Today Wisconsin is fighting to protect the water as we were back then.  This time the proposed mine is in the Penokee Hills in the northern part of the state.  A few weeks ago some young activists got in a bit of tangle with some folks on the mine site.   From all I’ve heard it doesn’t sound like any bigger of an action than one that my friends and I would have engaged in during the 90’s.  The response was different though.  A young woman, Katie, is facing a felony charge and Gogebic Taconite, the mining company, has hired mercenaries from Arizona to guard the site.

Two things float in my mind now about this incident.

The first is about violence and nonviolence.  I’ve been a proclaimed pacifist all of my adult life.  Yet the other day when I was reading Myles Horton’s autobiography I came across the idea that the question is not really about violence or nonviolence, but about what is the lesser violence?  Katie and her friends engaged in a direct action that some might have called violent.  In fact, the company is using that as their excuse to hire these guards.  My understanding is she threw a soda can and tried to take a cell phone away from someone who was filming.  Maybe that is violence, but armed guards to protect the company that will destroy the land and water,  bankrupt the economy, and devastate the cultures of the area is that not the greater violence?  How do we decide what is warranted?

The other is  how do we hold Katie’s hand and that of her friends as they grow as activists and leaders who will take this fight on for the decades to come?  When I started out in the 90’s there were a few of us young folks involved in more “radical” direct action organizations.  Our insights were largely welcomed.  We were pulled into the larger fight.  We got to stand with the elders who had fought for years before us and learn.  Some of us were sort of golden children, loved and cared for by some very wise people who knew we’d fight more effectively if we were stronger and that they could give us that strength.   I’m not always sure that’s happening today and I wonder how we make it happen.

Where The Idea Began

All dreams start somewhere and this one started in Knoxville, Tennessee.

The year was 1998 and I’d just started working as an organizer for SOCM (Save Our Cumberland Mountains).  Before coming to Tennessee I’d been a student and organizer in Wisconsin working on a variety of issues one of the largest of which was the Crandon Mine fight.  It was the Crandon fight that caused my path to cross with that of Walt Bresette, a long time activist and community leader who had dedicated his life to protecting the water.  Walt had traveled down to Tennessee to visit and to learn about mining fights that I was working on with the SOCM folks.  While in Appalachia he took my advice and to made a trip to the Highlander Center.

That trip to Highlander gave Walt a new understanding of his work.  He came back to my apartment glowing with excitement and told me he understood what his work was.  He did Popular Education. He and I talked that night and agreed to start a community organizing school in the spirit of Highlander in Wisconsin.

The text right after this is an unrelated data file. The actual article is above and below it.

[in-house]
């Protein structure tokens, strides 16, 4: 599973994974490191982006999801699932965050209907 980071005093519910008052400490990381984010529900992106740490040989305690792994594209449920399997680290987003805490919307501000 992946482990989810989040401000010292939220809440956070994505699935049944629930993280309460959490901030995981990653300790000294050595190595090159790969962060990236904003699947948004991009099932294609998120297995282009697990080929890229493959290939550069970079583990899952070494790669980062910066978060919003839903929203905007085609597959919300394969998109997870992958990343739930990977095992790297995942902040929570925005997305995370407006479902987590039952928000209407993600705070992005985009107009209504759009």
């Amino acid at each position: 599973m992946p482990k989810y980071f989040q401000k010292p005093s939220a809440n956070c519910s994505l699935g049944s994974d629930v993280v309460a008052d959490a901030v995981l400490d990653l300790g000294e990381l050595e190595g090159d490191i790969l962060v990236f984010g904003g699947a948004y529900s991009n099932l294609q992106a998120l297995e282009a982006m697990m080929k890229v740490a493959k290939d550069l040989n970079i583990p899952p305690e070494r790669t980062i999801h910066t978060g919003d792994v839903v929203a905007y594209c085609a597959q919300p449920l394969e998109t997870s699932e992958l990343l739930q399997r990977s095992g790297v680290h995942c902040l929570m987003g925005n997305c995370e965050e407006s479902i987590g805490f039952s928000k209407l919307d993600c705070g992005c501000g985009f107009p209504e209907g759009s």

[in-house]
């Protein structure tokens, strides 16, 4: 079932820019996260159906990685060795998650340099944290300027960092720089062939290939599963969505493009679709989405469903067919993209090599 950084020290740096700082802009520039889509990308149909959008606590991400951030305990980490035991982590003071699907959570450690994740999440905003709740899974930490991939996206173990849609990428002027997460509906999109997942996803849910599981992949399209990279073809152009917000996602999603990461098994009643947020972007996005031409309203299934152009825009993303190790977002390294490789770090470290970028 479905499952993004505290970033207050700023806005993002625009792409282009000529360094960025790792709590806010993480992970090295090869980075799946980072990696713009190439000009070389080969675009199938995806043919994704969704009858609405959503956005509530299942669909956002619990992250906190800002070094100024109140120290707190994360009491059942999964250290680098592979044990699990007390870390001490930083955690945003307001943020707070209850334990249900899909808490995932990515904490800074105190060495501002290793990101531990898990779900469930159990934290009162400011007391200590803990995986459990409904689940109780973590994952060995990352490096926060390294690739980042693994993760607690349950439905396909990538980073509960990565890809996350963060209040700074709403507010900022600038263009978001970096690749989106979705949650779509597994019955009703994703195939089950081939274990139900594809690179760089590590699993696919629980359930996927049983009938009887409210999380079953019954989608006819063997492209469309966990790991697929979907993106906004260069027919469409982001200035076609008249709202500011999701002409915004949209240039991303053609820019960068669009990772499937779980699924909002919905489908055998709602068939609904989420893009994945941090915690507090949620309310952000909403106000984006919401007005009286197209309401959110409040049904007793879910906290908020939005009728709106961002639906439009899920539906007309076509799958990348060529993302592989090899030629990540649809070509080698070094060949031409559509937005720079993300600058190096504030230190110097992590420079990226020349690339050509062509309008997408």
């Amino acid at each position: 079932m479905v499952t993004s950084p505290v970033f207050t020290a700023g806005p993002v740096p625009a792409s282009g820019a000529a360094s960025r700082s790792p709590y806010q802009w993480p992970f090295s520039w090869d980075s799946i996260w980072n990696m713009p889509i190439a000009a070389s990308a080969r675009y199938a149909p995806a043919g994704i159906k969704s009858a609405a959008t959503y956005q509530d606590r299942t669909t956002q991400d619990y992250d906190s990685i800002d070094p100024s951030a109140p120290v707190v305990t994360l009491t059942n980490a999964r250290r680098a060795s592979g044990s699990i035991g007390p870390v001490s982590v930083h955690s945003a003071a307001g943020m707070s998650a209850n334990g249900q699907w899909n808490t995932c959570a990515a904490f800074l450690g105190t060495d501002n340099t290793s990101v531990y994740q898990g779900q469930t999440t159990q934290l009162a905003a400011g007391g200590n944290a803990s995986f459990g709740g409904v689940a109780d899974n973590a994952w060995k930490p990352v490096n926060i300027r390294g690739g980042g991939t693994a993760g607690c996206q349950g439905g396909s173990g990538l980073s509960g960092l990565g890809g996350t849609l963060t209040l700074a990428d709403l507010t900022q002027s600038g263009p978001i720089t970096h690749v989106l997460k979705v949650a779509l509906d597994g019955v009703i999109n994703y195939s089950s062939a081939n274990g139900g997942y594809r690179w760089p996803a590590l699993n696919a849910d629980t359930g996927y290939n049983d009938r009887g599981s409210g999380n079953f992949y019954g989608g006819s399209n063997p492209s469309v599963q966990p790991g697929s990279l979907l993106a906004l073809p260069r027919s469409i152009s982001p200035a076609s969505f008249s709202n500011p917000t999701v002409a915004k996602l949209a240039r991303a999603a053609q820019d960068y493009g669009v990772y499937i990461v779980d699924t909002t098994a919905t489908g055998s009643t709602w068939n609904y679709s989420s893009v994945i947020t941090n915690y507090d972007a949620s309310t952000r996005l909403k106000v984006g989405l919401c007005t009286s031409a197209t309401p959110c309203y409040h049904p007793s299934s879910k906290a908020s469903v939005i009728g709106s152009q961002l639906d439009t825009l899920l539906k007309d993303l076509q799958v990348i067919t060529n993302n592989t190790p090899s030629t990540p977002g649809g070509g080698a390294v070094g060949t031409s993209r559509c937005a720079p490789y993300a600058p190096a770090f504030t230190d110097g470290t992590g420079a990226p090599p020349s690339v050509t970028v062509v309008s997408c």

That was in 1998.  In 1999 Walt made the trip to the spirit world and the idea of an organizing training school took a pause until the early 2000’s.

In February of 2003 I was hired to coordinate the Grassroots Leadership College in Madison, Wisconsin.  The College began with the idea “everyone a learner, everyone a teacher, everyone a leader” and brought together a community to learn about leadership and community organizing.

We began with a semester program that utilized a coach and developing leader project based model.  Coaches and developing leaders attended a series of volunteer taught sessions together.  Each developing leader took on a project in the community of their own design.  Some projects were new and some were years old and simply needing to move to the next level.  Our leaders and coaches came from all walks of life.  Some were retirees.  Others were students or workers.  Some had been through prison or were homeless or immigrants or any of many other backgrounds and experiences.

As we grew we added other programs.  We did individual workshops, forums, briefly coordinated an activist support program, and even offered a semester for Latino immigrants for two years.  Over the nine years that the GLC operated we provided training to more than 500 people in the greater Madison area and supported more than 120 community projects, many of which continue to prosper.

The GLC closed in 2012.  Now,  the next phase is beginning.  The idea is to begin that Wisconsin based community organizing school.  For now it continues in a thinking phase, but those thoughts are here online and waiting for your input.  We are, after all, all learners, all teachers, and all leaders in this journey of building a movement.